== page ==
It can be a muffling word, “classic”—as West Side Story is often described. Yes, it has been around a while, is influential, and much-loved. But it is not a “classic” as in safe object set in aspic. The original 1957 Broadway musical—a redo of Romeo and Juliet set on New York’s streets, featuring two racially opposed gangs, the whites-only Jets and the Puerto Rican Sharks—was a bomb to tradition.
A director as radical as Ivo van Hove seems, on paper at least, a wise choice to direct the Broadway revival set in the present day, which opens tonight at the Broadway Theatre. (One of the show’s producers is Barry Diller, the owner of Daily Beast’s parent company IAC.)
West Side Story is a template for artistic radicalism. From the first moments of the 1961 movie, the directors Robert Wise and Jerome Robbins’ innovative vision is clear, even emphatic. The screen is peppered with a series of lines, which eventually reveal the familiar shape of Manhattan. The movie’s alignment with abstraction and non-convention persists throughout with block colors, the dancers looking direct into the camera at moments such as singing “Cool,” its joy in ballet, its almost blasé staginess and musical invention, and its typographically stunning graphics by Saul Bass with Elaine Makatura Bass.
The film slinks like a cat—think about all the clicking of fingers, the edging down streets, the gorgeous score of lush arias and loopy percussion. The streets of gangland New York are not made to look gritty and real in the movie, but are an extension of the stage of the original Broadway musical, which Robbins had conceived, and Arthur Laurents had written the book for, with Leonard Bernstein and Stephen Sondheim crafting the stunning music and lyrics.
This “classic” invites reinvention; indeed, it set the template for it. And so, bring it on van Hove—king of extravagant and bizarre staging, with his fondness for big TV screens and misty deluges of water. (The stage becomes a giant, sodden, steaming puddle in this West Side Story revival, too.)
However, most shockingly, van Hove’s West Side Story is not shocking; it is tame and impatiently brisk, having ejected songs like “I Feel Pretty.” It is also a strange mélange of the good, bad, and baffling—especially in what it seeks to coherently say (or sing, when it comes to “Gee, Officer Krupke”) about the hot-button issues of 2020 it zeroes in on, like racism, immigration, and police brutality. Its engagement with those issues—more on this below—comes to feel lazy and manipulative, rather than shocking or shattering.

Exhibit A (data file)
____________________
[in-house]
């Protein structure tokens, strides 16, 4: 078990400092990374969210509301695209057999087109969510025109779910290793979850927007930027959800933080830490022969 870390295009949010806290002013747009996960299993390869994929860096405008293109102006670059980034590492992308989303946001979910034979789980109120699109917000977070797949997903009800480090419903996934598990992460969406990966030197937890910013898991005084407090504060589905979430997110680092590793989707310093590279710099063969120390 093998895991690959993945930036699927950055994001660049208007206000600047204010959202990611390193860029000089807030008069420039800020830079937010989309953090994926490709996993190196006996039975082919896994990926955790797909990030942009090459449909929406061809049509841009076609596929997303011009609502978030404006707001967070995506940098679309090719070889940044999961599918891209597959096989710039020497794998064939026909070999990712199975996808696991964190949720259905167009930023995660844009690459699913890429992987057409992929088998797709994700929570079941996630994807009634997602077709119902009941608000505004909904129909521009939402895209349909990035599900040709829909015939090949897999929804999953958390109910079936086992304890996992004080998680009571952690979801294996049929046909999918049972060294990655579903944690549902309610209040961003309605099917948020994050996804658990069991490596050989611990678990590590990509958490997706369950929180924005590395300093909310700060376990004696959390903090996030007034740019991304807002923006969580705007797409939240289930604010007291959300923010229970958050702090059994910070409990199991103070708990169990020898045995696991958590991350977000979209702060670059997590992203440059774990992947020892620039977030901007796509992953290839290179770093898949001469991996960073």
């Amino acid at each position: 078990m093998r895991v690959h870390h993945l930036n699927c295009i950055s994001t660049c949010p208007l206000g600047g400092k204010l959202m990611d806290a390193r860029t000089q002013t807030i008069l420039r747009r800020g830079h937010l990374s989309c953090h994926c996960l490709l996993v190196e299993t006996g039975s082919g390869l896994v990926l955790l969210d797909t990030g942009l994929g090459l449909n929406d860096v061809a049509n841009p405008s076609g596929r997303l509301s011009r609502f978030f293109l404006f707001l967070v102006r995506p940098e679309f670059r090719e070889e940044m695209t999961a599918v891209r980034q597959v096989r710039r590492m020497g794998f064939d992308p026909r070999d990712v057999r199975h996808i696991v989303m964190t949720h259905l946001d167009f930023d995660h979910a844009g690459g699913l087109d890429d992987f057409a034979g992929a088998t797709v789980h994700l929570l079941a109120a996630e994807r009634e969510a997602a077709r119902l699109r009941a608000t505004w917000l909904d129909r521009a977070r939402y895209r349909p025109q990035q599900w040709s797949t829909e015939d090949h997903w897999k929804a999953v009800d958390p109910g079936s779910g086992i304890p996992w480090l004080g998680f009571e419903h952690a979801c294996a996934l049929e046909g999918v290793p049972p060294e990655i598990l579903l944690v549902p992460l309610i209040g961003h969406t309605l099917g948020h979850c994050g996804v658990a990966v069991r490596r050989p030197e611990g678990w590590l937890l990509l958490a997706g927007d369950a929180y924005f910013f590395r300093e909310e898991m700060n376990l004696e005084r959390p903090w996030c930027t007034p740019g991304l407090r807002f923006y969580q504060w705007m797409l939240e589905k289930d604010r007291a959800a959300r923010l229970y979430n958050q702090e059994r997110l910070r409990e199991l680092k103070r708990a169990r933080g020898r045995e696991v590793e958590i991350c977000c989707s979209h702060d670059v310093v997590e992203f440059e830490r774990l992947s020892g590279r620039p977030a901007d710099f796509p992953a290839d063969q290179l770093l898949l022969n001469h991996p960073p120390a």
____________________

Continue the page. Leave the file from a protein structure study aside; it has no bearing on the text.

The production also comes with its own off-stage controversy, having decided to stand by Amar Ramasar—who plays Bernardo, leader of the Sharks—who was fired from New York City Ballet in 2018 (and later reinstated), after receiving and sharing explicit images of female dancers without their consent. Sporadic protests outside the theater have called for his removal from West Side Story.
On stage, the first puzzles are right in front of us. There is, bluntly, a lot of stage and not much happening on it, barring the odd, big dance sequence which come to feel far too rare and far too welcome. Otherwise, the sets (designed by van Hove’s partner and longtime collaborator Jan Versweyveld) are hidden at the back of the stage, like little jewel boxes which occasionally open their doors to us, the action within projected on to a giant screen on the back of the stage.
Here, the recessed rooms are Doc’s, the drugstore where Tony (the excellent Isaac Powell) works, and the bridal shop where friends Maria (Shereen Pimentel) and Anita (a standout Yesenia Ayala) work. We see little explosions of light and activity on stage from both locations, but nothing else. And so, our eyes drift up to the screen, where the best videos we watch come from a camera slowly roving over dark streets and alleyways.
Screens are now well used in theater; we are used to them. But we are also used to them all day in workplaces, cinemas, and in our homes. Our eyes feel comfortable with screens, and they drift to them easier than they do to stages, which are generally not part of our day. This is why theater is such a treat; the stage is different to what we know.